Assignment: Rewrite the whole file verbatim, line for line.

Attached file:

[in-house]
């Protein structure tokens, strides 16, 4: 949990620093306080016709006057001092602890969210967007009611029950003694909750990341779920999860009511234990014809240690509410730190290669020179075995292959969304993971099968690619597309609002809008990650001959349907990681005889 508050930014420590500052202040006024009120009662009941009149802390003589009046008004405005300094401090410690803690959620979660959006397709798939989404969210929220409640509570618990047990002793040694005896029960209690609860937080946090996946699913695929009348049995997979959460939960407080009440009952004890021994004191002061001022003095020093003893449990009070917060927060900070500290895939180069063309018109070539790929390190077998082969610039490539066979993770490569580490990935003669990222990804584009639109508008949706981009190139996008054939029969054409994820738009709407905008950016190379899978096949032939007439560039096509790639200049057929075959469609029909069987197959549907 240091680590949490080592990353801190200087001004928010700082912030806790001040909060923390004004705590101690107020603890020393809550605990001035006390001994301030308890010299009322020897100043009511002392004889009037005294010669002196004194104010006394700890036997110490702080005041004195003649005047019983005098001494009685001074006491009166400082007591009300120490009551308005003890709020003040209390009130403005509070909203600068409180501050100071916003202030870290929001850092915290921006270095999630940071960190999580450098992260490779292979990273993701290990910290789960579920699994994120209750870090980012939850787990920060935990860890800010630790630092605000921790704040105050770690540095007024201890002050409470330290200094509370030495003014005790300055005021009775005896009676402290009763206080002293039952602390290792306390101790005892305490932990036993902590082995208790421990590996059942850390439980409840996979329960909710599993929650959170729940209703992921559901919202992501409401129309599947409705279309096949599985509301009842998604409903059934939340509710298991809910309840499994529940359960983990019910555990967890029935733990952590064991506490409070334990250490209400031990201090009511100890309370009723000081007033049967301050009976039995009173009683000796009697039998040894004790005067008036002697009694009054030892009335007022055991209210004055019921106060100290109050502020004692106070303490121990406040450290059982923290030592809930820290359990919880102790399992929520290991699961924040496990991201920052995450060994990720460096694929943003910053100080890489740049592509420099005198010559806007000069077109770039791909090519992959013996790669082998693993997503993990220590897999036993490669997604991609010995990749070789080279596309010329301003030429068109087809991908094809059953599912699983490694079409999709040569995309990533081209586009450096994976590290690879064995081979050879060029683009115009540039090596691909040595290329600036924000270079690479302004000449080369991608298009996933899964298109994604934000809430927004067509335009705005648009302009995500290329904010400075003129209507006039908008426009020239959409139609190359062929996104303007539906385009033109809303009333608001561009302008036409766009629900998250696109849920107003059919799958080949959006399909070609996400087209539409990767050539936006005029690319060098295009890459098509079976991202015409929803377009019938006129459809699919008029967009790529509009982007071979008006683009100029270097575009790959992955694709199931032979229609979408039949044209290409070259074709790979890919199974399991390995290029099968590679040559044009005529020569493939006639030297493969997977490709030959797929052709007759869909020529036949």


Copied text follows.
[in-house]
């Protein structure tokens, strides 16, 4: 949990620093306080016709006057001092602890969210967007009611029950003694909750990341779920999860009511234990014809240690509410730190290669020179075995292959969304993971099968690619597309609002809008990650001959349907990681005889 508050930014420590500052202040006024009120009662009941009149802390003589009046008004405005300094401090410690803690959620979660959006397709798939989404969210929220409640509570618990047990002793040694005896029960209690609860937080946090996946699913695929009348049995997979959460939960407080009440009952004890021994004191002061001022003095020093003893449990009070917060927060900070500290895939180069063309018109070539790929390190077998082969610039490539066979993770490569580490990935003669990222990804584009639109508008949706981009190139996008054939029969054409994820738009709407905008950016190379899978096949032939007439560039096509790639200049057929075959469609029909069987197959549907 240091680590949490080592990353801190200087001004928010700082912030806790001040909060923390004004705590101690107020603890020393809550605990001035006390001994301030308890010299009322020897100043009511002392004889009037005294010669002196004194104010006394700890036997110490702080005041004195003649005047019983005098001494009685001074006491009166400082007591009300120490009551308005003890709020003040209390009130403005509070909203600068409180501050100071916003202030870290929001850092915290921006270095999630940071960190999580450098992260490779292979990273993701290990910290789960579920699994994120209750870090980012939850787990920060935990860890800010630790630092605000921790704040105050770690540095007024201890002050409470330290200094509370030495003014005790300055005021009775005896009676402290009763206080002293039952602390290792306390101790005892305490932990036993902590082995208790421990590996059942850390439980409840996979329960909710599993929650959170729940209703992921559901919202992501409401129309599947409705279309096949599985509301009842998604409903059934939340509710298991809910309840499994529940359960983990019910555990967890029935733990952590064991506490409070334990250490209400031990201090009511100890309370009723000081007033049967301050009976039995009173009683000796009697039998040894004790005067008036002697009694009054030892009335007022055991209210004055019921106060100290109050502020004692106070303490121990406040450290059982923290030592809930820290359990919880102790399992929520290991699961924040496990991201920052995450060994990720460096694929943003910053100080890489740049592509420099005198010559806007000069077109770039791909090519992959013996790669082998693993997503993990220590897999036993490669997604991609010995990749070789080279596309010329301003030429068109087809991908094809059953599912699983490694079409999709040569995309990533081209586009450096994976590290690879064995081979050879060029683009115009540039090596691909040595290329600036924000270079690479302004000449080369991608298009996933899964298109994604934000809430927004067509335009705005648009302009995500290329904010400075003129209507006039908008426009020239959409139609190359062929996104303007539906385009033109809303009333608001561009302008036409766009629900998250696109849920107003059919799958080949959006399909070609996400087209539409990767050539936006005029690319060098295009890459098509079976991202015409929803377009019938006129459809699919008029967009790529509009982007071979008006683009100029270097575009790959992955694709199931032979229609979408039949044209290409070259074709790979890919199974399991390995290029099968590679040559044009005529020569493939006639030297493969997977490709030959797929052709007759869909020529036949």